Introduced at Frankfurt in 1951, the Mercedes-Benz 220 series was available in sedan, coupe, and cabriolet variants. It was in production through August 1955, with only 997 cabriolet Bs built. According to a letter sent by a previous owner to the vendor, this lovely example was owned from 1993 to 1998 by a gentleman in Wisconsin, who bought it from a party who found the car in a barn they had purchased. Upon acquiring it, he removed the body from the frame and restored both. He claimed to have never driven the car but only restored it cosmetically. In 1998, he sold it to a car dealer in southern Louisiana, who painted the car black (it had been red) and only drove it 42 kilometers over the next five years. In fact, it sat in his showroom, not for sale, but simply as a display car. Finally, in 2003, the vendor acquired the 220 cabriolet B with 36,363 kilometers showing on the odometer. Although it was cosmetically restored, he enjoys driving his cars and therefore elected to conduct a mechanical restoration on this car as well. He carried out as much work as possible on his own before sending the car to noted restorer Henry Magno of Massachusetts. Receipts totaling over $37,000 in mechanical work are available. As presented, the car is reported to run perfectly and drives wonderfully. The owner has driven the car about 3,500 kilometers since purchasing it and has won awards in every car show he has entered. The extensive list of desirable features include an original owners manual, sales literature, service manual, a Telefunken radio with multiple bands, and original Bosch lamps with halogen bulbs, which do not have sealed beam units behind the original lenses like so many other restored cars. The car also has a set of fitted luggage in the trunk, which is in excellent condition. Overall, it is described as being in outstanding condition with everything in working order. The lovely black exterior finish is offset by a burgundy interior with matching carpets. Thanks to properly executed restoration work, this Mercedes-Benz requires nothing to be driven and shown with pride.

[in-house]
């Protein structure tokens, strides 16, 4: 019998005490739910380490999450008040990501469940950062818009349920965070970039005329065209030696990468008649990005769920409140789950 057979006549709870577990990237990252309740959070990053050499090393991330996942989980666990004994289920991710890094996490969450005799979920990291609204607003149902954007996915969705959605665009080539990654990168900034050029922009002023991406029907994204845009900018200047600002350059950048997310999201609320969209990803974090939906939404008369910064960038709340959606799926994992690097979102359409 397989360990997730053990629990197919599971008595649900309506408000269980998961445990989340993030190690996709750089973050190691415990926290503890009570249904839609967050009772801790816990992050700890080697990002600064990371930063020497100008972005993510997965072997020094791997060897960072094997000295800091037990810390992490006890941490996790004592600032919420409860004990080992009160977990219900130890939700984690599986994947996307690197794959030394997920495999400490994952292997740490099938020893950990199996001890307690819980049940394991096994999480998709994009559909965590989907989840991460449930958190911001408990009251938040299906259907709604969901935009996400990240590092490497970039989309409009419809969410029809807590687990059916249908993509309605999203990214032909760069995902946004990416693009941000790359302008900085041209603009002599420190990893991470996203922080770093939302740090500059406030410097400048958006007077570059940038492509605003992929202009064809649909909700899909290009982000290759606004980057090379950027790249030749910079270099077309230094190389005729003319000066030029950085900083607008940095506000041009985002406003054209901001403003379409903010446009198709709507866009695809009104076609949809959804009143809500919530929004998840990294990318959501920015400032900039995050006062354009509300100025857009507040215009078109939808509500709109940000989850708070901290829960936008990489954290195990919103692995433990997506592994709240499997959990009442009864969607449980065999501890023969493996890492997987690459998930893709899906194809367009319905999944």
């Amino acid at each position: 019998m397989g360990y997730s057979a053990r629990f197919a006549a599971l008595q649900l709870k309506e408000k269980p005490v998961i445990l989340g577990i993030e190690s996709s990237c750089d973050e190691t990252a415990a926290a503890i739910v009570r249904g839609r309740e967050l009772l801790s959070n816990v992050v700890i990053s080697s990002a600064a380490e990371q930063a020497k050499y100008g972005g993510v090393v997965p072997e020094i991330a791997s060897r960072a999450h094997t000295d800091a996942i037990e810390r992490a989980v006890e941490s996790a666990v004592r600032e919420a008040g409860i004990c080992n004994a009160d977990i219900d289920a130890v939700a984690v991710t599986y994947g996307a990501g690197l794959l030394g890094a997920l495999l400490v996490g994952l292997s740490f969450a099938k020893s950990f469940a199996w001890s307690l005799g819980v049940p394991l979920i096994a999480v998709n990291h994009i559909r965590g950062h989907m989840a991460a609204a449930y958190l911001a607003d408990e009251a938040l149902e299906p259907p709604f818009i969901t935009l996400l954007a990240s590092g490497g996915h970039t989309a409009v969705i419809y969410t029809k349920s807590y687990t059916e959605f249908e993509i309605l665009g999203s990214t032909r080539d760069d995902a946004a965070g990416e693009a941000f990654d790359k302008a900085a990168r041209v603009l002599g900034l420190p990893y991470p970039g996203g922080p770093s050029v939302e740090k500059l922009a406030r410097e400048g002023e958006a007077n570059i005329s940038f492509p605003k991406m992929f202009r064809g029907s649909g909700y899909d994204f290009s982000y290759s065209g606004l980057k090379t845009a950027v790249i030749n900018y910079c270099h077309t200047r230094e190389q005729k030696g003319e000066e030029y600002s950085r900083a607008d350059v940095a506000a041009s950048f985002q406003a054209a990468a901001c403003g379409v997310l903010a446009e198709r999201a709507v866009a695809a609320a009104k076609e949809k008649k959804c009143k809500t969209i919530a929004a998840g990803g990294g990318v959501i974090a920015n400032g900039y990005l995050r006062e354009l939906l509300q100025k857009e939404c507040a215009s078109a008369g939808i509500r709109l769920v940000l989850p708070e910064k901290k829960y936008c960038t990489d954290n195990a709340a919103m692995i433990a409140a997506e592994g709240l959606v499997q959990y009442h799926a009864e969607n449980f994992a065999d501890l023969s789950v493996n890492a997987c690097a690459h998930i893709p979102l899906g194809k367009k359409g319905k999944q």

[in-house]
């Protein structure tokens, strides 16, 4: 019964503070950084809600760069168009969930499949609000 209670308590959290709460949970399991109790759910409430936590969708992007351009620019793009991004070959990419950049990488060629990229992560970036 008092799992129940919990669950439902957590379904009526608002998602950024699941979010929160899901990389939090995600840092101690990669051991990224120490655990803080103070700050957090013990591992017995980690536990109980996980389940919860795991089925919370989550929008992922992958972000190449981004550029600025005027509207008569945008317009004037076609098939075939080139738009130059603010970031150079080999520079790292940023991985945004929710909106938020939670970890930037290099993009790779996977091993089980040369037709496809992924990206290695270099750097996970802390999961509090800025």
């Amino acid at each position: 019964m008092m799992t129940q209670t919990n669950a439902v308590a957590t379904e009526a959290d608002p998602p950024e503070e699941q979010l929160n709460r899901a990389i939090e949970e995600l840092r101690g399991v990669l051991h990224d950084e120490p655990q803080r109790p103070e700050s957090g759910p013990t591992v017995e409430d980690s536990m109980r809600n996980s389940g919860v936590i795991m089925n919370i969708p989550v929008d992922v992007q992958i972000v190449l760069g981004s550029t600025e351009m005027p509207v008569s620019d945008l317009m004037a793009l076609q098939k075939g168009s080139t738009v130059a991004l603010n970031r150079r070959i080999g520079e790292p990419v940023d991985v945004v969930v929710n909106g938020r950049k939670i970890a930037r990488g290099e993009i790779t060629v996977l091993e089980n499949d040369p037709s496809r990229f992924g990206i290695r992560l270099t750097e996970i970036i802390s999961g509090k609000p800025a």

SCM Analysis


Vehicle:1952 Mercedes-Benz 220
Number Produced:977 (cabriolet B)
Original List Price:$4,490
Tune Up Cost:$750
Distributor Caps:$75
Chassis Number Location:Tag on firewall, stamped on right front chassis rail
Engine Number Location:On left side of block below head
Club Info:Mercedes-Benz Club of America 1907 Lelaray St. Colorado Springs, CO 80909
Alternatives:1952 BMW 501 cabriolet; 1952 Alvis TA21 drophead; 1952 Alfa Romeo 1900 cabriolet
Investment Grade:B

This car sold for $112,750, including buyer’s premium, at RM’s Automobiles of Arizona Auction in Phoenix, Arizona, on January 22, 2010.

The road back from the ruins of World War II seems, in retrospect, a quick and fairly painless one for Mercedes-Benz. Like its counterparts in Germany and Italy, much, if not all, of the company’s manufacturing capacity had been destroyed in air raids. Add to that the need to make a splash in all-important export markets-some of which might be distinctly cool toward the products of a company so recently building armaments for an enemy government.

However, forgiveness proved to be more forthcoming than might be assumed, and business was strong enough to more than pull Mercedes through. In fact, following the reintroduction of the pre-war 4-cylinder 170 in 1946, few would have dreamed that a mere four years later the company would be back in the luxury car business with the 300 sedan and four-door convertible, and back at the top of the motorsport heap a year later with the 300SLR. In the meanwhile, an important middle-class offering was necessary, so the 6-cylinder 220 model was also inserted into the mix. The fact that 1951 saw the introduction of both the 220 and 300 was evidence of a very impressive comeback for Mercedes.

The styling of the 220 is distinctly 1930s